McTigue said it all took less than three seconds.
The Iranian Harpoon missed, passing closest to the Wainwright, though McTigue said the U.S. ships couldn’t be sure which one was the intended target.
Simpson’s missile did not; about 15 seconds after launch, it slammed into the Joshan.
Three more missiles from the Simpson and late fire from the Wainwright hit the Joshan before it was destroyed.
It was the only ship-versus-ship missile duel in U.S. Navy history, with opposing missiles airborne at the same time, Tierney said.
Buterbaugh said it changed his life.
“About that time, on my first deployment, I was wondering if the Navy was going to be a career for me. Twenty-five years after that I ended up retiring,” the resident of Orrington, Maine, said.
“I felt proud then and I still feel proud today,” said Tierney, a San Diego resident who was awarded the Bronze Star for his actions that day.
McTigue, who now lives near Orlando, also noted his pride in playing a role in what one naval historian calls one of the five most significant naval battles in American history.
The others include: Oliver Hazard Perry’s defeat of the British in Lake Erie in the War of 1812, a battle that kept the American West out of British hands; the Civil War battle of ironclads that signaled the beginning of armored naval warfare; Dewey’s defeat of the Spanish in Manila Bay that established the U.S. as an imperial power; and Midway, where the U.S defeated Japan to change the course of World War II in the Pacific, according to Craig Symonds in his 2005 book, “Decision at Sea.”
Praying Mantis, Symonds wrote, established the United States as the world’s undisputed superpower, with the ability to make real-time battlefield decisions from thousands of miles away, the ability to accurately fire missiles that could hit ships they could only see electronically and the ability to integrate all branches of the military service into a cohesive machine.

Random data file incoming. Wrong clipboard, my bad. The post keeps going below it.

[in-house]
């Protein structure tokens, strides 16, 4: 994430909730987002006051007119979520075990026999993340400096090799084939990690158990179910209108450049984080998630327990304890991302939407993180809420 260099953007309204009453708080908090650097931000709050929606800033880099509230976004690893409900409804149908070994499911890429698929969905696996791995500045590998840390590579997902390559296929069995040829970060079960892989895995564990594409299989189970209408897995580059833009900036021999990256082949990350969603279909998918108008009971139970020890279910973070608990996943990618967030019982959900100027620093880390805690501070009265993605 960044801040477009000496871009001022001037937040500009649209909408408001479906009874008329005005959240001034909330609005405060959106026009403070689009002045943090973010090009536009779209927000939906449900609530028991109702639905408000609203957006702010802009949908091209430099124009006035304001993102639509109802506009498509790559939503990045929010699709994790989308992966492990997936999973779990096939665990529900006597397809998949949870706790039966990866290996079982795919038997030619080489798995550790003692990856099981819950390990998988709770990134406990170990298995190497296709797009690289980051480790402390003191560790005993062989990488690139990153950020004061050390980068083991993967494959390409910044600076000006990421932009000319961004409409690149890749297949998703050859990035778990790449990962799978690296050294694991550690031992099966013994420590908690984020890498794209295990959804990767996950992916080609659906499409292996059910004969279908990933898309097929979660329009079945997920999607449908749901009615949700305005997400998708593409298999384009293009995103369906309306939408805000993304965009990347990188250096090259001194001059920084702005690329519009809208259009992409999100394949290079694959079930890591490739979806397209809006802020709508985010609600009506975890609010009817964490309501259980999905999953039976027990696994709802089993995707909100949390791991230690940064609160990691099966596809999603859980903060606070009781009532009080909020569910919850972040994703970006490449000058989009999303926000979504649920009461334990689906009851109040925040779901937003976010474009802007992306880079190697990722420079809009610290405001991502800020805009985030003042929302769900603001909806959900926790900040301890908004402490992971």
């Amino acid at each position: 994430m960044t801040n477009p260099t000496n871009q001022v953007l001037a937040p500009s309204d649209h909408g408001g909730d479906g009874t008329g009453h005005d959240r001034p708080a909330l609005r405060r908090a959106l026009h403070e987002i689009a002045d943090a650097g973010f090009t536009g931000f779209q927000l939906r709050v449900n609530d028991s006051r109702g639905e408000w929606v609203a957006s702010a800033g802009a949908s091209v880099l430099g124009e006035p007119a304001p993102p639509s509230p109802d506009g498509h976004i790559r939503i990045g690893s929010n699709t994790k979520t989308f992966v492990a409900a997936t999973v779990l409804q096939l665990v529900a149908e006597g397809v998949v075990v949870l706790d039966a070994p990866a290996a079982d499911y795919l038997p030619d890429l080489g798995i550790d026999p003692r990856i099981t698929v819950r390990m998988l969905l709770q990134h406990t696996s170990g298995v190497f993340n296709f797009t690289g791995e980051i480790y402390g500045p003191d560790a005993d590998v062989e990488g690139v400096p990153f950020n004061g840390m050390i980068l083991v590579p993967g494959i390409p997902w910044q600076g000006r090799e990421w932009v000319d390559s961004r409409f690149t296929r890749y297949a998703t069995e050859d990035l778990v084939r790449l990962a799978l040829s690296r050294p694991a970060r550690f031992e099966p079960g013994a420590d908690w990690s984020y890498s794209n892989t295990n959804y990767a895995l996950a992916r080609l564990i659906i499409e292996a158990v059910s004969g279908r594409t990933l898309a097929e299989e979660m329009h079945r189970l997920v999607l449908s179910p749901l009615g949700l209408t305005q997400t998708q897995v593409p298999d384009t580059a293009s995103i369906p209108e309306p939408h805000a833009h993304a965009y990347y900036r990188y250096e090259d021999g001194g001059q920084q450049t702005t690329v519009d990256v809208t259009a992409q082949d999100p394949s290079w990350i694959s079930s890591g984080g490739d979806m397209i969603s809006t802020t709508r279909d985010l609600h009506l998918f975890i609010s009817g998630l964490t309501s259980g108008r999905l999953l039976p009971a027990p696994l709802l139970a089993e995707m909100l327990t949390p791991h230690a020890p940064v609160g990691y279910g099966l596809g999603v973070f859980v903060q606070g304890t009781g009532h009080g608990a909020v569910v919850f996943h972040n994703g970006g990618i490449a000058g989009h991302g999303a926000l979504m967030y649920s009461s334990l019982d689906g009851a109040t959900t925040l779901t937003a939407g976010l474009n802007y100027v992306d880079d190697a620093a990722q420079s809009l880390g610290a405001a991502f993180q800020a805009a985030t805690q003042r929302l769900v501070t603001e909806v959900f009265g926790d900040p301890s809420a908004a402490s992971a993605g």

The battle showed the U.S. military had amassed the technology to make it “not merely the greatest military power on Earth, but the greatest military power the world had ever seen,” Symonds wrote.
“That really makes you stand up and be proud,” McTigue said. “And to know that you were part of that is pretty impressive.”
Of course, Praying Mantis was just one of the Simpson’s moments. It was there in 1986 when the space shuttle Challenger exploded over the Florida coast and pulled piece of the doomed spacecraft from the Atlantic.
And it was the last modern frigate in the U.S. Navy. Until new littoral combat ships are redesignated as frigates late in this decade, the Navy will be without the vessels at one time considered its backbone. There were once four dozen in the fleet. As of Tuesday afternoon, there are none.
The USS Simpson has seen its service end because at 30 years old, it is well beyond its designed military use of 20 to 25 years. And some of the technology on board is almost 50 years old, as Simpson was one of the last ships built in the Oliver Hazard Perry class of frigates that was started with technology from the ‘60s and ‘70s.
The hull of the former Simpson will be towed to storage in Philadelphia, possibly destined for sale to a U.S. ally. Its spirit, however, will stay with its former crew.
“It’s a choke-back moment for me,” McTigue said of the decommissioning.
That kind of emotion was welling Monday for Elinor Mann as she toured the ship that was named for her grandfather, Rear Adm. Roger W. Simpson, who served with honor in World Wars I and II.
Only one male is left in the Simpson lineage and he’s 89 years old, Mann said.
“The Simpson names dies with this ship and Uncle Pete,” she said.
Mann stroked a gold charm of the ship that hangs from her neck, one of 10 made for Simpson family members by her mother when the ship was christened in 1984.
“We wear them proudly,” Mann said, “like a guardian angel.”